The clock tower at Jijamata Udyan

It’s quite amazing, you know, of the things one notices, but does not really see. Take for instance the subject of this post. I must have passed it a countless number of times, glancing at it idly but mostly ignoring it. You might have noticed it too, if you are travelling on the Lalbaug flyover towards Byculla, which looms up about 100 metres before the exit on your left.

That day, when I was passing by this structure I felt I was seeing it for the first time. And indeed I was for the slender and elegant clock tower glowed in the mid-morning winter sun in spite of the very obvious look of neglect that it had and stones blackened due to pollution.

Clock Tower, Rani Bagh, Victoria Gardens, Mumbai, Jijamata Udyan

The Clock Tower at the entrance to Jijamata Udyan and photographed from the Lalbagh flyover

Situated at the entrance to the Jijamata Udyan (formerly known as Victoria Gardens and also known as Rani Baug) and among trees, this beautiful clock just begs to be explored. When I attempted to do just that, I found that it is closed to the public with a several “Keep Out” signs placed all around. There is no information board on the clock tower and I had to be content walking around the barrier erected and look at the details through my camera lens. And what did I find?

That the clock tower was erected in A.D. 1864, which makes it nearly 150 years old ! The archway shown in the picture below also has David Sassoon’s name on it, but I’m not sure if he built the clock tower or if it is dedicated to him

Clock Tower, Rani Bagh, Victoria Gardens, Mumbai, Jijamata UdyanThat the design of the clock tower is very Italian. The little information that I found about this clock tower on the Internet says that the design is similar to the Italian Renaissance style.Clock Tower, Rani Bagh, Victoria Gardens, Mumbai, Jijamata Udyan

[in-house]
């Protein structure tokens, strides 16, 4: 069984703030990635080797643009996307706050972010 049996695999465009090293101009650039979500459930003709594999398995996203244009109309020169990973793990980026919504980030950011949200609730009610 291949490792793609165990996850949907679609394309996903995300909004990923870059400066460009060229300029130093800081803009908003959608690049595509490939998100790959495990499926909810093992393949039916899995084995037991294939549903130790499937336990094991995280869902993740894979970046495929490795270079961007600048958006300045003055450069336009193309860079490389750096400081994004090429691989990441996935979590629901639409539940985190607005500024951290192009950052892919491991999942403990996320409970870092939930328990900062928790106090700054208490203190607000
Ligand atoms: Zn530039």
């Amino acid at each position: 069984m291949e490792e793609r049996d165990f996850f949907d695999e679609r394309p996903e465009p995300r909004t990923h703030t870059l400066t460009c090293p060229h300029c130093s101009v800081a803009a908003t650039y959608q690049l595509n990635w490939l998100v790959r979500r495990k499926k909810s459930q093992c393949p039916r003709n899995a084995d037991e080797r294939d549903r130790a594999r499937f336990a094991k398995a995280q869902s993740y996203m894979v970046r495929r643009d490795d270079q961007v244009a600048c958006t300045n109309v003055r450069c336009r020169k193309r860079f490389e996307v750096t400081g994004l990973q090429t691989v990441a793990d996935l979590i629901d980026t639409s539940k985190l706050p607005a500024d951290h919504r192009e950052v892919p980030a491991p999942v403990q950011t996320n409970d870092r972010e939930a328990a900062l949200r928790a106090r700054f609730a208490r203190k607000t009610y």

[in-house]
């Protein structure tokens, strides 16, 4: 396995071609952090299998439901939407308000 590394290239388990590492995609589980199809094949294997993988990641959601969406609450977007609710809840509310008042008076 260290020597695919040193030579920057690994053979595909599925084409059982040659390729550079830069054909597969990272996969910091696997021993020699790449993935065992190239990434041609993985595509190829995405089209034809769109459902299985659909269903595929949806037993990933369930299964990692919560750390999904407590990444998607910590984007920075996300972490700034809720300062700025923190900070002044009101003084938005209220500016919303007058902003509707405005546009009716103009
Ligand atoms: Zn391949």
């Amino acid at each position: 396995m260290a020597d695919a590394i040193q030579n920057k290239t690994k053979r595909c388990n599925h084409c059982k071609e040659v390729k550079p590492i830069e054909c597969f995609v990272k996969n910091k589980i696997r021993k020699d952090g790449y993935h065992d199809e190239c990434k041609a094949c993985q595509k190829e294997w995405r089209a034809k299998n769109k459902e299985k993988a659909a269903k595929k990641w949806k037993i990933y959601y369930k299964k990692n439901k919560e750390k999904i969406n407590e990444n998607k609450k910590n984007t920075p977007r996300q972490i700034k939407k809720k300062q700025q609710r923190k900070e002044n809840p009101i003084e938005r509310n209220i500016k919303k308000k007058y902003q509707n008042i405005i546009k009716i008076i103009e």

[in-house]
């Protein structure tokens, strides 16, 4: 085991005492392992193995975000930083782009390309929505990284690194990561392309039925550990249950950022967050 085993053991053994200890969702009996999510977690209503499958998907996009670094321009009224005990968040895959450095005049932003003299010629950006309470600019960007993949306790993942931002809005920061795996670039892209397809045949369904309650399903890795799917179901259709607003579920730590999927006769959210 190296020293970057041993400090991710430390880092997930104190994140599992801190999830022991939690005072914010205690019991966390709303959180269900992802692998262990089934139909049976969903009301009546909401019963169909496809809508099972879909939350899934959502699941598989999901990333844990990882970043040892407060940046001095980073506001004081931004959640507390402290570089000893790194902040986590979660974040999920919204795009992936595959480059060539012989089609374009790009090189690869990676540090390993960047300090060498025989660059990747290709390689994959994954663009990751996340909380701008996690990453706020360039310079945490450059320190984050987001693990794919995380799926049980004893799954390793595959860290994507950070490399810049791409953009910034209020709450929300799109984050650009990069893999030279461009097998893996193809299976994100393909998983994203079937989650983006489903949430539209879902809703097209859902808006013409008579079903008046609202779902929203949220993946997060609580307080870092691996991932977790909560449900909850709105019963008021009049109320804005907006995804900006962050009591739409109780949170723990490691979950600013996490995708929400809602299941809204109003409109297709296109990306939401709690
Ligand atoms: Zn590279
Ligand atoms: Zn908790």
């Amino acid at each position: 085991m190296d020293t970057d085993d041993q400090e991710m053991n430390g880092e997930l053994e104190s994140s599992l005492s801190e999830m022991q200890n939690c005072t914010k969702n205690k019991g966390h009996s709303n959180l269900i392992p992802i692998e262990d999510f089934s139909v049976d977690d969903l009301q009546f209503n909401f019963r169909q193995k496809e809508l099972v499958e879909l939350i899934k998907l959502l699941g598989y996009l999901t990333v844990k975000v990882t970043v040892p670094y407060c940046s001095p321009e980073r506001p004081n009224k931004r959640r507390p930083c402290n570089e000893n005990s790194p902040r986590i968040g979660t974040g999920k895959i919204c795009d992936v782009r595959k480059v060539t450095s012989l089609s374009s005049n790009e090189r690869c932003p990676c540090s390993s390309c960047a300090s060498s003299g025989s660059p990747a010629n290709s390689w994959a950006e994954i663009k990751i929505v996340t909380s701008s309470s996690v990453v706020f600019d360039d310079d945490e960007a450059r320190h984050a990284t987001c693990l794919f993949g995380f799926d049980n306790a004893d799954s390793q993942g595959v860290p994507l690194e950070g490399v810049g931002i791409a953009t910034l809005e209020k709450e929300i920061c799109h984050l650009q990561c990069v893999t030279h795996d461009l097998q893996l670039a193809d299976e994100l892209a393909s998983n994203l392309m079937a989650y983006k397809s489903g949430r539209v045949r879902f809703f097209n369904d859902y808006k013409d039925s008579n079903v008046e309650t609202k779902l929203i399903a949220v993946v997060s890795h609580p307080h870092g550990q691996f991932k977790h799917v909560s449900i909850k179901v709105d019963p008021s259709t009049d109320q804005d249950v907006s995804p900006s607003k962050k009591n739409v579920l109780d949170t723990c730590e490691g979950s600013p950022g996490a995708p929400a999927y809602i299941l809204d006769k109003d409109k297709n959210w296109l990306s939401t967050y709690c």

That the clock tower is covered with the most beautiful tiles I have ever seen. The tiles range in design from geometrical prints to trellis borders, to what looked suspiciously like a Graeco-Roman border design and even trailing ivy leaves. The colours may have faded on the tiles, but their effect on the overall design of the clock tower has not. This made me imagine how the clock tower must have looked like when it had just been built; the colours on the tiles would have just glowed like jewels.  Clock Tower, Rani Bagh, Victoria Gardens, Mumbai, Jijamata Udyan

Clock Tower, Rani Bagh, Victoria Gardens, Mumbai, Jijamata UdyanThat the clock in the tower still works much to my delight. :-)Clock Tower, Rani Bagh, Victoria Gardens, Mumbai, Jijamata Udyan I was surprised and very disappointed to not find any substantial information on the clock tower. Who built it? Why was it built? What was the purpose? There is no information on this. Whatever mentions I found was in connection with the Jijamata Udyan or the botanical gardens or the Bhau Daji Lad Museum. There was nothing about the clock tower per se.

Somehow, I am not surprised. Most Mumbaikars, on being asked about the city’s clock towers, would probably only remember the iconic Rajabhai Tower in the Fort area of the city. But I would say that while Rajabhai Tower may be overwhelmingly grand in design and size, this clock tower at Jijamata Udyan stands out with its understated beauty and elegance.

Dear reader, if you like architecture, history and design, then a visit to the clock tower is an absolute must. Besides such neglected structures need to be shown some love and attention.